So you have an Internet-facing DNS server. Maybe you decided to set one up at home for fun, or your company has one that works with other services. Either way, you probably have a group of people in mind who should be using it. But are you sure that they’re the only ones who would be interested in it?
You may have heard about the dangers of open mail relay servers: attackers can use improperly configured SMTP servers to send spam or phishing email to victims, so it’s the responsibility of the people running them to make sure they can’t be used for evil. Similarly, improperly configured DNS servers can be used to launch attacks, so checking how yours is set up is an important part of being a good Samaritan on the Internet.
If you’re not familiar with DNS, the simplest analogy is that it’s akin to an elaborate phone book using domain names and IP addresses instead of people and phone numbers. Queries to authoritative DNS servers will return the IP address (or other information) of a hostname only if the server has that information on hand. Recursive DNS servers reach out to other servers to answer questions or resolve queries about a hostname if they do not have an answer but know where to find it. If you’re interested in a more comprehensive explanation, DigitalOcean has a great deep-dive into the fundamentals of DNS.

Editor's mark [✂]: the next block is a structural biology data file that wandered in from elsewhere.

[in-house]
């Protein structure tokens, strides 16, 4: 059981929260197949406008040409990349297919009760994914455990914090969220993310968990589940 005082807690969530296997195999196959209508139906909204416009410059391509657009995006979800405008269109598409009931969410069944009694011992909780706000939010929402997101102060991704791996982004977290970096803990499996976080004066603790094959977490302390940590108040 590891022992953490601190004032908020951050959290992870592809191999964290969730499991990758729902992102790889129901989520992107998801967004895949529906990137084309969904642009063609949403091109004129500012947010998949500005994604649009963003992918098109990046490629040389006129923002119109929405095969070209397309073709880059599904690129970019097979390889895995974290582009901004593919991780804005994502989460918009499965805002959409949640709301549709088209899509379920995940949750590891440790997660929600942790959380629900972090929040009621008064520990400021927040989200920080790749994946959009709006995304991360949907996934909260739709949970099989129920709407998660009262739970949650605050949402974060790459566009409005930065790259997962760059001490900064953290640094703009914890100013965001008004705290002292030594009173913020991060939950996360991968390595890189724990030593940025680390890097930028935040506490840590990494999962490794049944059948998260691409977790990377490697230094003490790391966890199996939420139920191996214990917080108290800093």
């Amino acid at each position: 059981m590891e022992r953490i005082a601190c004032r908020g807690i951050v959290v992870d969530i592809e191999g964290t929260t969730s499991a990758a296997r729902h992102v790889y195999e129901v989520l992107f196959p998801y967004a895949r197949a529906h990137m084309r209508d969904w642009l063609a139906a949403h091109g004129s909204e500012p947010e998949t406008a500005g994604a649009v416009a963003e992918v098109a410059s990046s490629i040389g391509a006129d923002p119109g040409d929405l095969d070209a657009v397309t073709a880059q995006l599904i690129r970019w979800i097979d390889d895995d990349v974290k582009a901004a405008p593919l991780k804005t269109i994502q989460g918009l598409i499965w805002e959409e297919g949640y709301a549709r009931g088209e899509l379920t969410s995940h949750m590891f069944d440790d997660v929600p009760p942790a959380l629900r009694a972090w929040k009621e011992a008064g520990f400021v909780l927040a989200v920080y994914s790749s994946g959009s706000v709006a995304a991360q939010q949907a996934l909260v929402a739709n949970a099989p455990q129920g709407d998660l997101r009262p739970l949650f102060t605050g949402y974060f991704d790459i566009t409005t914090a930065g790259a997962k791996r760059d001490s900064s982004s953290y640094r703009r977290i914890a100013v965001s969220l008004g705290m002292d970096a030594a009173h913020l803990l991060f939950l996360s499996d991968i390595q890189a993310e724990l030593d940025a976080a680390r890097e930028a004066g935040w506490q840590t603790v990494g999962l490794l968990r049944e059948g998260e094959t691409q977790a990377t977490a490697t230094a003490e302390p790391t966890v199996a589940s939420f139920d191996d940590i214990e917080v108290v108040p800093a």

A DNS resolver is considered fully “open” if it resolves any type of query from any source IP. This gives an attacker the greatest number of options. They may even use the DNS server to snoop on the type of websites you’ve been visiting with a technique known as DNS cache snooping. In this blog post, we’ll be looking at how DNS resolver can be used in Distributed Denial of Service (DDoS) attacks via amplification.
To perform DDoS attacks via amplification, attackers will use very small DNS requests to return answers that are many times larger (amplified). The initial request is forged so that it appears to be coming from the victim’s IP address, and in turn, the DNS server sends the amplified response to the victim. With enough spoofed requests coming from enough open DNS resolvers, the recipient’s resources may be exhausted and unable to accept normal traffic.
Let’s take a look at a few examples of DNS requests using the dig command. Dig is included by default on most distributions of Linux and Mac OS X. Windows users can access dig by performing a “Tools Only” installation of the latest version of BIND.
dig +qr @220.127.116.11
will give us a good idea of how big a typical DNS query is. @18.104.22.168 tells dig to query Google’s DNS resolver at 22.214.171.124, google.com is the hostname to query, and adding the +qr flag returns the query size in the command output. The answer size is returned by default.
This request is fairly small and balanced. The request is 51 bytes, and the response is only a bit larger at 55 bytes. An attacker would not be interested in making this type of query because it only has an amplification factor of a little over 1.0.